Our construction of section 6(b) is further supported by federal precedent. Section 159(a) of the Labor Management Relations Act (LMRA) is virtually identical to section 6(b). It states that the designated union shall be the exclusive bargaining representative of the employees provided:

"That any individual employee or group of employees shall have the right at any time to present grievances to their employer and to have such grievances adjusted, without the intervention of the bargaining representative, as long as the adjustment is not inconsistent with the terms of a collective-bargaining contract or agreement then in effect: Provided further, That the bargaining representative has been given an opportunity to be present at such an adjustment." (Emphasis in original.) 29 U.S.C. §159(a) (1994).

Like section 6(b), this provision of the LMRA grants individual employees the right to present a grievance to their employers and resolve such a grievance without taking any formal steps against the employer. The federal courts have recognized, however, that once the union and employer invoke arbitration, only these parties have standing to challenge an award. Shores v. Peabody Coal Co., 831 F.2d 1382, 1383 (7th Cir. 1987). Individual employees represented by a union lack standing to seek judicial review of a grievance procedure unless they prove that their union breached its duty of fair representation. Shores v. Peabody Coal Co., 831 F.2d 1382, 1383-84 (7th Cir. 1987); Anderson v. Norfolk & Western Ry. Co., 773 F.2d 880, 881-82 (7th Cir. 1985); see Vaca v. Sipes, 386 U.S. 171, 185-86, 17 L. Ed. 2d 842, 855, 87 S. Ct. 903, 914 (1967). Our interpretation of section 6(b) is therefore consistent with the federal court's interpretation of the virtually identical provision in the LMRA.

Finally, Stahulak contends that he should not be deprived of the opportunity to petition the circuit court to overturn the arbitration award merely because he worked with the union in the first instance. Relying on Svoboda, Stahulak argues that he should not have to give up the ability to protect his employment when he chooses to be represented by a union and the union declines to further prosecute an action after the arbitration award. Svoboda, 162 Ill. App. 3d at 373. He cites to the court's reasoning in Svoboda that such an outcome "would have the effect of dissuading an employee from working with the union at the initiation of grievance proceedings." Svoboda, 162 Ill. App. 3d at 373.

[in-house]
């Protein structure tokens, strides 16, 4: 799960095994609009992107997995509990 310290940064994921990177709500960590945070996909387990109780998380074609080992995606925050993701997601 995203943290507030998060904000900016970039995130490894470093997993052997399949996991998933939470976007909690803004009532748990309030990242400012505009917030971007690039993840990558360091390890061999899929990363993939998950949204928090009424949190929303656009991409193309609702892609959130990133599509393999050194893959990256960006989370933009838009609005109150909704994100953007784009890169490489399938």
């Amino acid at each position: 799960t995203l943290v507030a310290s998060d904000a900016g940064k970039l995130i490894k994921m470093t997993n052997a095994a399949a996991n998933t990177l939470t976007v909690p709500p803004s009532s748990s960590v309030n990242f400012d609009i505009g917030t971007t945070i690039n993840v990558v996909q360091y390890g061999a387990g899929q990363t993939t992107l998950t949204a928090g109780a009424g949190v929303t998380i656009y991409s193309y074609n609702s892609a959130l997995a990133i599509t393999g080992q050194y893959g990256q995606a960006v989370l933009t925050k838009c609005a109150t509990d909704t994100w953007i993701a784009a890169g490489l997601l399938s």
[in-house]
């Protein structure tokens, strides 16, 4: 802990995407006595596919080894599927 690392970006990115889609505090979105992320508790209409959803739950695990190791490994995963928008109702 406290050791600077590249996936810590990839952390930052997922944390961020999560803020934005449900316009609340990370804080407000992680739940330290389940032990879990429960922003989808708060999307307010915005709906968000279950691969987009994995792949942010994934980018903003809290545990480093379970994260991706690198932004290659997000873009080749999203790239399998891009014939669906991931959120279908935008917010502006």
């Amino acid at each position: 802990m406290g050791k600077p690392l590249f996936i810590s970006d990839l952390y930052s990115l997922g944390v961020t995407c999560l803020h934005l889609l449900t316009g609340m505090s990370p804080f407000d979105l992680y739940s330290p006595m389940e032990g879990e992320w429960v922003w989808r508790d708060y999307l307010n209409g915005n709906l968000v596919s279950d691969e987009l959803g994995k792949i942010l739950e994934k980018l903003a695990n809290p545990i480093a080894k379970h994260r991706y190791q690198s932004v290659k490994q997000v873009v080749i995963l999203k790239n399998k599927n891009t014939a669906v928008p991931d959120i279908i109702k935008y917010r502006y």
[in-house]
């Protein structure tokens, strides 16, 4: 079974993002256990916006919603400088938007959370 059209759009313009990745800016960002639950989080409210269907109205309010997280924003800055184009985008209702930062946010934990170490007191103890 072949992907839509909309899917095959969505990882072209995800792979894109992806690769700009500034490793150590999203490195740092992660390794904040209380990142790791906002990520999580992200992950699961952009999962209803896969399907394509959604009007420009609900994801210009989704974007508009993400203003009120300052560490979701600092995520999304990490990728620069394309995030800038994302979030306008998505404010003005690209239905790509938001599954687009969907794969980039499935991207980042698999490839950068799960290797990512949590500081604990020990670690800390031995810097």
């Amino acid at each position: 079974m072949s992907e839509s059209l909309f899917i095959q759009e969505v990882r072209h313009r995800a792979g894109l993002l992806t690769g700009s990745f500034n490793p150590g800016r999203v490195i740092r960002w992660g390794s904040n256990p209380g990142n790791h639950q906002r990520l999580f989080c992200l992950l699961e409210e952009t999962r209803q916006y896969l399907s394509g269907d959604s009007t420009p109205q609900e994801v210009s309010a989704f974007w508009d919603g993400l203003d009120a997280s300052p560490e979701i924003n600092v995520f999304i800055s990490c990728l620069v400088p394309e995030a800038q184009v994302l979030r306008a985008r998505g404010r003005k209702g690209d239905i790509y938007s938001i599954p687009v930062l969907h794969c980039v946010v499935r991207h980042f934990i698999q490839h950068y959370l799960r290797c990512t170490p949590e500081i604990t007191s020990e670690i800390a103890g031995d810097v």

As the appellate court pointed out in this case, Stahulak's assertions overlook the fact that the collective-bargaining agreement negotiated between his union and the City serves as the basis for his claim that he was improperly discharged. Stahulak did not give up the ability to protect his employment by joining a union. Instead, the specific procedures for terminating an employee outlined in section 16.2 of the agreement provided Stahulak with the grounds to challenge his termination. Without these protections contained in the agreement, Stahulak has no judicially enforceable right to protect his job.

The general purpose of collective bargaining is to enable employees to pool their economic strength by joining together in a union to improve conditions of employment as a collective group. Garcia v. Zenith Electronics Corp., 58 F.3d 1171, 1175 (7th Cir. 1995). In exchange for the benefits provided by the collective-bargaining agreement, Stahulak gave up his individual right to bargain with the City. We agree with the Supreme Court's reasoning when it addressed this issue in Vaca v. Sipes, 386 U.S. 171, 17 L. Ed. 2d 842, 87 S. Ct. 903 (1967). In Vaca, the Supreme Court held that if individual union members could challenge their union's resolution of a grievance,

"the settlement machinery provided by the contract would be substantially undermined, thus destroying the employer's confidence in the union's authority and returning the individual grievant to the vagaries of independent and unsystematic negotiations." Vaca v. Sipes, 386 U.S. at 191, 17 L. Ed. 2d at 858, 87 S. Ct. at 917. Therefore, we hold that individual employees represented by a union should only be allowed to seek judicial review of an arbitration award if they can show that their union breached its duty of fair representation. Because Stahulak made no such allegations, he lacked standing to bring a suit to overturn the arbitration award in this case.

The standing issue is dispositive of this appeal. There is no need to address the merits of the underlying labor dispute. For the foregoing reasons, the judgment of the appellate court is affirmed.

Affirmed.

19980924